(c) a diagnostic class of anxiety disorders, thus

(d) also contributing  to  “unifying” the evidence of psychodynamic therapy and enhancing the evidence-based status of psychodynamic therapy .

In addition, this protocol is transdiagnostic implying that is it is applicable to various forms of anxiety disorders and related disorders (generalized anxiety disorder, social phobia, panic disorders, avoidant personality disorder). Based on supportive-expressive therapy (Luborsky, 1984), the UPP-ANXIETY represents an integrated form of psychodynamic therapy that allows for a flexible use of empirically supported treatment principles.

The 9 treatment principles (modules) of UPP-ANXIETY:

  1. socializing the patient for psychotherapy
  2. motivating and setting treatment goals
  3. establishing a secure helping alliance
  4. identifying the core conflict underlying anxiety
  5. focusing on the warded-off wish/affect
  6. modifying underlying internalized object relations
  7. changing underlying defences and avoidance
  8. modifying underlying response of self;
  9. termination and relapse prevention.

Summary and benefits

The benefits of a unified and transdiagnostic protocol for the psychodynamic treatment of anxiety disorders include:

  • Integration of the most effective treatment principles of empirically supported psychodynamic treatments for anxiety disorders which can be expected to further improve the efficacy of psychodynamic therapy
  • Enhancement of the evidence-based status of psychodynamic therapy by aggregating the evidence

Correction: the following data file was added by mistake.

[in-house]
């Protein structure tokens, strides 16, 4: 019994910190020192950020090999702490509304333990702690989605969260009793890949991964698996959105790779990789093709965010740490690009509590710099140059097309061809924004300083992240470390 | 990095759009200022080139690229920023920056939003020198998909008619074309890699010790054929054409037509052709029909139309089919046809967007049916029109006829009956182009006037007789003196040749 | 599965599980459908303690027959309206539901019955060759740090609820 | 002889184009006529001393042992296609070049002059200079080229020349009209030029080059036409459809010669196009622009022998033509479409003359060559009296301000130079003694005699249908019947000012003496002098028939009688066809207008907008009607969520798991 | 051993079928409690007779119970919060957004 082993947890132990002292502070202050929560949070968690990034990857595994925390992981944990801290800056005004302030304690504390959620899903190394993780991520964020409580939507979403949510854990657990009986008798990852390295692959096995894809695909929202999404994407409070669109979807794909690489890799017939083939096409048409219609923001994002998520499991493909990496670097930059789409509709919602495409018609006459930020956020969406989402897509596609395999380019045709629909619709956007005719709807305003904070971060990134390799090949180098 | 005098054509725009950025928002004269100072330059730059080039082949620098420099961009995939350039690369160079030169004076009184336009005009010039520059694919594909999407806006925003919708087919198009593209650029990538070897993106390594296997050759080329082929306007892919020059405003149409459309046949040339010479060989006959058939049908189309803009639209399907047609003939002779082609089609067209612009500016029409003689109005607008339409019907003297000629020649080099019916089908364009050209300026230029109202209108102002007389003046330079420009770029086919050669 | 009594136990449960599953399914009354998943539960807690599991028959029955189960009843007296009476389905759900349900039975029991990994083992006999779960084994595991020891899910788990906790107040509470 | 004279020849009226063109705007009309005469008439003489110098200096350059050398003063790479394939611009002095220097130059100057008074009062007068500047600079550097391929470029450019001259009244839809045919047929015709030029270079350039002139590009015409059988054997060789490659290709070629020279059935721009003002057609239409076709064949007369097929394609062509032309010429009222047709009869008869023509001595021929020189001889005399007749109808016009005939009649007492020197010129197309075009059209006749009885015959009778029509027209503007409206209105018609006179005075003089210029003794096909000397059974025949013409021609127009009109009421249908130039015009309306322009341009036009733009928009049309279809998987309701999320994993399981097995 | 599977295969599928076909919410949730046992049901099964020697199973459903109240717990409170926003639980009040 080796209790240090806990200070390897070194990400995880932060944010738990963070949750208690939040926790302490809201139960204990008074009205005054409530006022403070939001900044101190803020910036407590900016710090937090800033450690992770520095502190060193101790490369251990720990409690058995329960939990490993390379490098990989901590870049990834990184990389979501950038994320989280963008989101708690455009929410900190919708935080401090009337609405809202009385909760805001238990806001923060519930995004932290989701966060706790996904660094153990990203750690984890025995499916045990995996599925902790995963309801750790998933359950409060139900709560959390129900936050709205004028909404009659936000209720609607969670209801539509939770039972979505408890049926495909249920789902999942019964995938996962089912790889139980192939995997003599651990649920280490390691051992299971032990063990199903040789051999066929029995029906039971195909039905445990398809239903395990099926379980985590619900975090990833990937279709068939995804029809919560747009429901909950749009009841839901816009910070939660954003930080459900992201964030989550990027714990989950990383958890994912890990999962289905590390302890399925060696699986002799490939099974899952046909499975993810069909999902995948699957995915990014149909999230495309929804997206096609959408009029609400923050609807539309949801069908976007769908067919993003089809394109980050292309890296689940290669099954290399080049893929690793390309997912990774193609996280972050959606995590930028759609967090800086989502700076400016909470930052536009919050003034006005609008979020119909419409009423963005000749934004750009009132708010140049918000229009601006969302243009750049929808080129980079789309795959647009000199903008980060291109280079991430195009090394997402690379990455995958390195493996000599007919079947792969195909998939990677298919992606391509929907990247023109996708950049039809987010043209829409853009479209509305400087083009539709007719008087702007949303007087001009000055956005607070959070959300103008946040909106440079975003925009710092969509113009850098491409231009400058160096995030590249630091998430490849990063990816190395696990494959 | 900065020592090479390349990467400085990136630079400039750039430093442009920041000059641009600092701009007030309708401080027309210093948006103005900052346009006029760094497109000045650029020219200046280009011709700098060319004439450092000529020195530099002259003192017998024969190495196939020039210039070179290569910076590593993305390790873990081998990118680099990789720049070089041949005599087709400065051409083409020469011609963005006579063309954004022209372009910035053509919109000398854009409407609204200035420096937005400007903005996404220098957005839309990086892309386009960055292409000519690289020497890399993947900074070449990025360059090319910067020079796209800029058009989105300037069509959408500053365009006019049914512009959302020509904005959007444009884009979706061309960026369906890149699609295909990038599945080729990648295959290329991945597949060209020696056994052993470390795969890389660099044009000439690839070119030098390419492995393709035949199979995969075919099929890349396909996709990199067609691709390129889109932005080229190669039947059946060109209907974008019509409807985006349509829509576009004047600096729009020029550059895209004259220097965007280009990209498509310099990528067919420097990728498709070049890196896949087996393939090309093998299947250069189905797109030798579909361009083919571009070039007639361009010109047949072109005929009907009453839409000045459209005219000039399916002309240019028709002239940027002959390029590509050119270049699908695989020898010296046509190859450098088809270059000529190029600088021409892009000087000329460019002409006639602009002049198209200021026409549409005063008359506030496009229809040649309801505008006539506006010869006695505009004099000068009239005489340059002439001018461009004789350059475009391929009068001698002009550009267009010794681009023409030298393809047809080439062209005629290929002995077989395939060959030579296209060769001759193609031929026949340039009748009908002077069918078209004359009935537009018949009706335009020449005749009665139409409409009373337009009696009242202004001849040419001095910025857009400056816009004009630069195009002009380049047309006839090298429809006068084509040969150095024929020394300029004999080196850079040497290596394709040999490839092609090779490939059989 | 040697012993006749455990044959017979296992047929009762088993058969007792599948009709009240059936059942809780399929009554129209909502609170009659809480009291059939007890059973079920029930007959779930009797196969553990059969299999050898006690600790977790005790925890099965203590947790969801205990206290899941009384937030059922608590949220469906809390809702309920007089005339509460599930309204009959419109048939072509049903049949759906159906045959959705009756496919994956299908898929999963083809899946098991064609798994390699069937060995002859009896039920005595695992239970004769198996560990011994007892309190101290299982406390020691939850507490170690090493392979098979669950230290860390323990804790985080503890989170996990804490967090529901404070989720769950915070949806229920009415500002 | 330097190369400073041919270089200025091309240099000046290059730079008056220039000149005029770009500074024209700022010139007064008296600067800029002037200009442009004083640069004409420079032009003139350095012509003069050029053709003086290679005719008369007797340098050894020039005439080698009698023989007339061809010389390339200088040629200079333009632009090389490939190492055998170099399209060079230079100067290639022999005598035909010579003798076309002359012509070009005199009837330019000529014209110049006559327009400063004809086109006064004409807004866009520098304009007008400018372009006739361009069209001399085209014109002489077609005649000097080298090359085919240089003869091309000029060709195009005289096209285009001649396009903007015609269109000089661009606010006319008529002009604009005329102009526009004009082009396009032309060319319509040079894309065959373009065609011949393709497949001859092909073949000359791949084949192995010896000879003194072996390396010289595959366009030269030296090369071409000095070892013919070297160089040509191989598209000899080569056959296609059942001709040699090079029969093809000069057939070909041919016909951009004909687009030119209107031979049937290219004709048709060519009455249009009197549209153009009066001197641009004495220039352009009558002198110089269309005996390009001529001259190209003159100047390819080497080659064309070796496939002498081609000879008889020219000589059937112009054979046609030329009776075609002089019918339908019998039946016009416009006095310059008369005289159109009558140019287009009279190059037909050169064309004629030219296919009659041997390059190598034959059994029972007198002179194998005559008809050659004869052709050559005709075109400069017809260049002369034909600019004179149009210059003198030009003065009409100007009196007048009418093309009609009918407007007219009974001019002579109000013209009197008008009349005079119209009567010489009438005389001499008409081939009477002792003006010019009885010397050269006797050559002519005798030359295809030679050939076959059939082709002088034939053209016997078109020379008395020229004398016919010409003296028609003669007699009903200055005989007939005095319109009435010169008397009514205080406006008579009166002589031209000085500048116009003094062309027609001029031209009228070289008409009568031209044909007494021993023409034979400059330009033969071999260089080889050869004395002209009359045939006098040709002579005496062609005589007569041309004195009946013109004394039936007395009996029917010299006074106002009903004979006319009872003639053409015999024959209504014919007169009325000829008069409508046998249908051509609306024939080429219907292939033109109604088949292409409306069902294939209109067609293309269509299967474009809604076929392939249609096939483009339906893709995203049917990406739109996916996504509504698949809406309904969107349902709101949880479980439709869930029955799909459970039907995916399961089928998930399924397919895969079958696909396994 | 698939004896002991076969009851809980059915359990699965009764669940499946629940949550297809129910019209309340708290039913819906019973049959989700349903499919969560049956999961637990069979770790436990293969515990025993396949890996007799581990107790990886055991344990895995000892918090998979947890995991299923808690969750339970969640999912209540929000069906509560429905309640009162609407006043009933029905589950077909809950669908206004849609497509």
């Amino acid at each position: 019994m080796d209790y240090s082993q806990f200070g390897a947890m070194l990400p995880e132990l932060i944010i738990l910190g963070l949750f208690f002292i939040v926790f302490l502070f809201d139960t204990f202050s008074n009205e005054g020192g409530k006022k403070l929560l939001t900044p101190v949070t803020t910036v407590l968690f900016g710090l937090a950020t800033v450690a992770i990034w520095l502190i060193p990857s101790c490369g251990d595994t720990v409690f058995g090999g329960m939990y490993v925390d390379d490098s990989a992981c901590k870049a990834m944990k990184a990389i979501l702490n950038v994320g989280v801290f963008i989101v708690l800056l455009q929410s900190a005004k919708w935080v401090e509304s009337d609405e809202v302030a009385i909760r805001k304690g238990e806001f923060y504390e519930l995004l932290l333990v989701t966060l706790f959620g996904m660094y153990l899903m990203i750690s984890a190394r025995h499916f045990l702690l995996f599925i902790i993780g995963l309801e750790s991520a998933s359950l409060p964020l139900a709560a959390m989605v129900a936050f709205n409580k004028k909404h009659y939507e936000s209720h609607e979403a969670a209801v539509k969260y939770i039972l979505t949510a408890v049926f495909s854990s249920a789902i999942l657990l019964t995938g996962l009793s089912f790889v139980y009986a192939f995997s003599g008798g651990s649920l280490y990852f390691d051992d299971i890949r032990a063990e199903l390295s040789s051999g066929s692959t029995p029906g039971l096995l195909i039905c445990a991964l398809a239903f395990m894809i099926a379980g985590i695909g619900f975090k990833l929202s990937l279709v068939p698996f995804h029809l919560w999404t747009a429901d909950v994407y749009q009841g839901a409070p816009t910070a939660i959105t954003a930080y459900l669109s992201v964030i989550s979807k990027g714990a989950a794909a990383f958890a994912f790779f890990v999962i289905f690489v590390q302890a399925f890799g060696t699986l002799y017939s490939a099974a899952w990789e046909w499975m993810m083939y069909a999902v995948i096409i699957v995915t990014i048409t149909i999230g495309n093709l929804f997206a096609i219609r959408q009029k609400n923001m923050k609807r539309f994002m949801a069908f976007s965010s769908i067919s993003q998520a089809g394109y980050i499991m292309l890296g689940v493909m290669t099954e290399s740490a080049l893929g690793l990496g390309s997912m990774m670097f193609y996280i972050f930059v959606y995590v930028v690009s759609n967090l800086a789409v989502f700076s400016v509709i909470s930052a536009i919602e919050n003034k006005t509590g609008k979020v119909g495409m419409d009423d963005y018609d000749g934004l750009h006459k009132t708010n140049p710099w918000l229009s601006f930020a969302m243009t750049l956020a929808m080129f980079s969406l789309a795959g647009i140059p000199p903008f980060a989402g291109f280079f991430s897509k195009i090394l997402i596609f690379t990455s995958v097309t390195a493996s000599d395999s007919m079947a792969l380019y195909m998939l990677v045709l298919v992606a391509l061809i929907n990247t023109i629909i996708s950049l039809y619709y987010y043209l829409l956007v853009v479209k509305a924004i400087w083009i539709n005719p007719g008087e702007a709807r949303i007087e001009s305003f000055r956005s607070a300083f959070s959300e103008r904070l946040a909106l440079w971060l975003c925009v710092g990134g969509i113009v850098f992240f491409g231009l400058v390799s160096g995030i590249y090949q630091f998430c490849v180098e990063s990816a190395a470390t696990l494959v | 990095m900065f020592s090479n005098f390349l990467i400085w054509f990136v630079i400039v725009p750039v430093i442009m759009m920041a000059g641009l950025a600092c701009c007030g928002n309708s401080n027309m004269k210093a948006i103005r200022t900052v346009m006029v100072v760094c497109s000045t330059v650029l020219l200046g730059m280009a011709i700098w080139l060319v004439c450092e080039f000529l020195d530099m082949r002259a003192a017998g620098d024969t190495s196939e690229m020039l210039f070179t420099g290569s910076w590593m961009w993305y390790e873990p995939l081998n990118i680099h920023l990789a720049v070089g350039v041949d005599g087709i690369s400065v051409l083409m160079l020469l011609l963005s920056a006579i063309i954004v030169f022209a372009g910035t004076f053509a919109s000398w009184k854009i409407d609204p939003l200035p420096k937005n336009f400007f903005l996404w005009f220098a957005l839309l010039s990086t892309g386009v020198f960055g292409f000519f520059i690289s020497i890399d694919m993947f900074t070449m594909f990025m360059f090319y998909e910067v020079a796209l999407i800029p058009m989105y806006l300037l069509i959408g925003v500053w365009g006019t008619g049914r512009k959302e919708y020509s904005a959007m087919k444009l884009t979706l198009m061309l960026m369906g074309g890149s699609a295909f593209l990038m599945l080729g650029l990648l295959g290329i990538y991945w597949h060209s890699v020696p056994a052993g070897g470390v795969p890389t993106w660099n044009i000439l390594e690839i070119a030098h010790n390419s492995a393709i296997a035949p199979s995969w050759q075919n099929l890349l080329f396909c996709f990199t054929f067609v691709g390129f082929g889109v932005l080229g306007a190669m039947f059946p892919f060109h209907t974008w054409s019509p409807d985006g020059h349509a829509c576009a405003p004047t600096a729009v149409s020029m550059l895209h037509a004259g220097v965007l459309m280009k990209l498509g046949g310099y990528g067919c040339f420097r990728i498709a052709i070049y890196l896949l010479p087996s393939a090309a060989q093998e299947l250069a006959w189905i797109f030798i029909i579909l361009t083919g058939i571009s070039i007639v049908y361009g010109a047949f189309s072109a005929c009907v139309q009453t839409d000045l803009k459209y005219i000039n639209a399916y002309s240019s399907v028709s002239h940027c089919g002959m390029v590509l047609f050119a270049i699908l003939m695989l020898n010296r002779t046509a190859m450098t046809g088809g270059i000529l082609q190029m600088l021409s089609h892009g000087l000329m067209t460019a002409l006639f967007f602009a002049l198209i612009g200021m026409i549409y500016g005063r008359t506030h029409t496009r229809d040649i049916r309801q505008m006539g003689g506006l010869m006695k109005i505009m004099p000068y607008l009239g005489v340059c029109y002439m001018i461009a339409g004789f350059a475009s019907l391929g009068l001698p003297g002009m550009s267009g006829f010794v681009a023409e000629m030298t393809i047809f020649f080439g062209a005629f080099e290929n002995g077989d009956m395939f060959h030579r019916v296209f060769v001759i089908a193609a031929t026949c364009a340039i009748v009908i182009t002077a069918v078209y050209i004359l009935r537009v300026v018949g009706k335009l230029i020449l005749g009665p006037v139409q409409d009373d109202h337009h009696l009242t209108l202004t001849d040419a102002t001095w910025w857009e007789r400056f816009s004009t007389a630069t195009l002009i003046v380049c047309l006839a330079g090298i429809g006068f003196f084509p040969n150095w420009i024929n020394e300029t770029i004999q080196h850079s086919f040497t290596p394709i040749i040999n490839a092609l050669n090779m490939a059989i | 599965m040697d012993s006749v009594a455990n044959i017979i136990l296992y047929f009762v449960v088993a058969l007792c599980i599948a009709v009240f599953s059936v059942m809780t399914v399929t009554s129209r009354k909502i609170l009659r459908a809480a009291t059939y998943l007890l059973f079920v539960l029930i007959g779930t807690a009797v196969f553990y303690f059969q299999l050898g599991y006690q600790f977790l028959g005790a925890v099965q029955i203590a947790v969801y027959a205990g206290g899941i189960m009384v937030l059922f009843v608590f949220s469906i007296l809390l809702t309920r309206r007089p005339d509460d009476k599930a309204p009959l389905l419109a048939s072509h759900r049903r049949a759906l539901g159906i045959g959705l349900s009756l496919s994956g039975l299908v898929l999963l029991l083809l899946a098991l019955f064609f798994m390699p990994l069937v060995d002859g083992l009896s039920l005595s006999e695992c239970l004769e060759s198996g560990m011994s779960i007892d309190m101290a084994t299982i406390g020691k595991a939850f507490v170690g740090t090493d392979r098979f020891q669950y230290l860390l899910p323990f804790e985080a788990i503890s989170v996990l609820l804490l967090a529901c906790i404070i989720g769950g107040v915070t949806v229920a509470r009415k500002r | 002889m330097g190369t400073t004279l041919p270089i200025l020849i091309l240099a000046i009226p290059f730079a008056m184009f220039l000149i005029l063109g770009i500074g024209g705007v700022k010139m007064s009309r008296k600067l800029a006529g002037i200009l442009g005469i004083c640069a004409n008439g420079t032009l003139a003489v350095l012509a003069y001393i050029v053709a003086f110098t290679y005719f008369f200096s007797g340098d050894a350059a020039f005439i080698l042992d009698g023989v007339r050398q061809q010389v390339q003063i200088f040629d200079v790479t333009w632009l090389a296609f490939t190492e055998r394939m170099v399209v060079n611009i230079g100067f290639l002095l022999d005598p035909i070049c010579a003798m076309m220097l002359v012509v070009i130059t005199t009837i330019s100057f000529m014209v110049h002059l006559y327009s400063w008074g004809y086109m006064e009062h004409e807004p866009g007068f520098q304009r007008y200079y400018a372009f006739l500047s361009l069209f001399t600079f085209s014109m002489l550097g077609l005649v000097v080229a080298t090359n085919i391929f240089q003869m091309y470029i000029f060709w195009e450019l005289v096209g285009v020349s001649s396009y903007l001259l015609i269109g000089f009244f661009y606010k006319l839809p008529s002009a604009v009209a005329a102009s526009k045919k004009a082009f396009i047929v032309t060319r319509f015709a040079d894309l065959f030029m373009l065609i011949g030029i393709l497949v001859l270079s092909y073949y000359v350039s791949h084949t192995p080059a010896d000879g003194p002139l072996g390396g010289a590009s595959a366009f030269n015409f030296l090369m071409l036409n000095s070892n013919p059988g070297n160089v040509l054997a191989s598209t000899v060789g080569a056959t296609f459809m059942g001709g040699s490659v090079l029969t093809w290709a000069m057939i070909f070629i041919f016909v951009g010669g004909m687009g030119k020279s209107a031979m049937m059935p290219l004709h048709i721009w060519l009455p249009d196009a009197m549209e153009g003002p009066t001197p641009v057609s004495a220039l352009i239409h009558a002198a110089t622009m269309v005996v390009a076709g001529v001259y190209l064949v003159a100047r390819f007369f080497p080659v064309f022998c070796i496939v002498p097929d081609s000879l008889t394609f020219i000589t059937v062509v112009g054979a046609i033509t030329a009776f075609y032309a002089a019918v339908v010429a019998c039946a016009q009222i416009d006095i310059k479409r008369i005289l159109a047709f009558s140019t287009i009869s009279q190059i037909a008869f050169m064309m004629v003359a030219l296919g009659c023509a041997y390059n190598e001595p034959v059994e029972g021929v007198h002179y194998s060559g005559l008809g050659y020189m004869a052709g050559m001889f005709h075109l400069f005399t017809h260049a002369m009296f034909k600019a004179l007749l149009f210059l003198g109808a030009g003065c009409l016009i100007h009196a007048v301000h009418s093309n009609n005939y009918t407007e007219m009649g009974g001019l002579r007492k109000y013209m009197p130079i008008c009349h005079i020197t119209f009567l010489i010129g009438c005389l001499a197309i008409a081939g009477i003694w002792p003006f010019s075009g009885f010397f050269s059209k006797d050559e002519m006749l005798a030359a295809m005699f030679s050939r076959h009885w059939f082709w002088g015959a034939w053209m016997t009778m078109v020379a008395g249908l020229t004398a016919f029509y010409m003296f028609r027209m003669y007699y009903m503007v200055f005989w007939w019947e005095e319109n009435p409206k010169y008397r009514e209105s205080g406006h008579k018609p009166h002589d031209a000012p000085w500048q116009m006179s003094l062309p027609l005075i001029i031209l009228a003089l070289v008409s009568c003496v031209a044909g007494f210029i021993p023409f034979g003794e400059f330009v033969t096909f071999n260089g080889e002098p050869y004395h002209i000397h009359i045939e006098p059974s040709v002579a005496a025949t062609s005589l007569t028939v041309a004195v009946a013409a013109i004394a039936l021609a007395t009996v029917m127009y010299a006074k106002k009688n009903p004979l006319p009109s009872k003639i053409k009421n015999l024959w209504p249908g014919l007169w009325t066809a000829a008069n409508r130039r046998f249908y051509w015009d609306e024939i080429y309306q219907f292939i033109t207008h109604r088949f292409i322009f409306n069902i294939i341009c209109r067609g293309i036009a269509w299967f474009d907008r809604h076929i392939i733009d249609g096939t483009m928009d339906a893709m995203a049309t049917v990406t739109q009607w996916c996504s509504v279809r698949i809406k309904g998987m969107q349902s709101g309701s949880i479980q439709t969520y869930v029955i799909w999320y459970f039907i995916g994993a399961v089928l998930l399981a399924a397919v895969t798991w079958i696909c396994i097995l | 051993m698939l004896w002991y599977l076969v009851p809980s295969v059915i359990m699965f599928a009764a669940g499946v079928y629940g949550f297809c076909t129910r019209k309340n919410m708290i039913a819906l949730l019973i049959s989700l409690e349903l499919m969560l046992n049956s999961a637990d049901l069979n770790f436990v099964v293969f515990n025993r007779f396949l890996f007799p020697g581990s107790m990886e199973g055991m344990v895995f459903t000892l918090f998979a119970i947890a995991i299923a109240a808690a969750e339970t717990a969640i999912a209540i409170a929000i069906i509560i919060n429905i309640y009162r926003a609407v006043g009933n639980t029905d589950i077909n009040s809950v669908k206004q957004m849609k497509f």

• Facilitation of both training in psychodynamic therapy and transfer of research to clinical practice, thereby significantly impacting the health care system

References

Barlow, D. H., Allen, L. B., & Choate, M. L. (2004). Toward a Unified Treatment for Emotional Disorders. Behavior Therapy, 35, 205-230.

Bögels, S. M., Wijts, P., Oort, F. J., & Sallaerts, S. J. (2014). Psychodynamic psychotherapy versus cognitive behavior therapy for social anxiety disorders. Depression and Anxiety, doi 10.1002/da.22246. doi: 10.1002/da.22246

 Busch, F. N., Singer, M. B., Milrod, B. L., & Aronson, A. C. (2012). Manual of panic focused psychodynamic psychotherapy – extended range. New York: Taylor & Francis.

Chambless, D. L., & Hollon, S. D. (1998). Defining empirically supported therapies. J Consult Clin Psychol, 66, 7-18.

Crits-Christoph, P., Crits-Christoph, K., Wolfpalacio, D., Fichter, M., & Rudick, D. (1995). Supportive-expressive dynamic psychotherapy for generalized anxiety disorder. In J. P. Barber & P. Crits-Christoph (Eds.), Dynamic therapies for psychiatric disorders: Axis I (pp. 43-83). New York: Basic Books.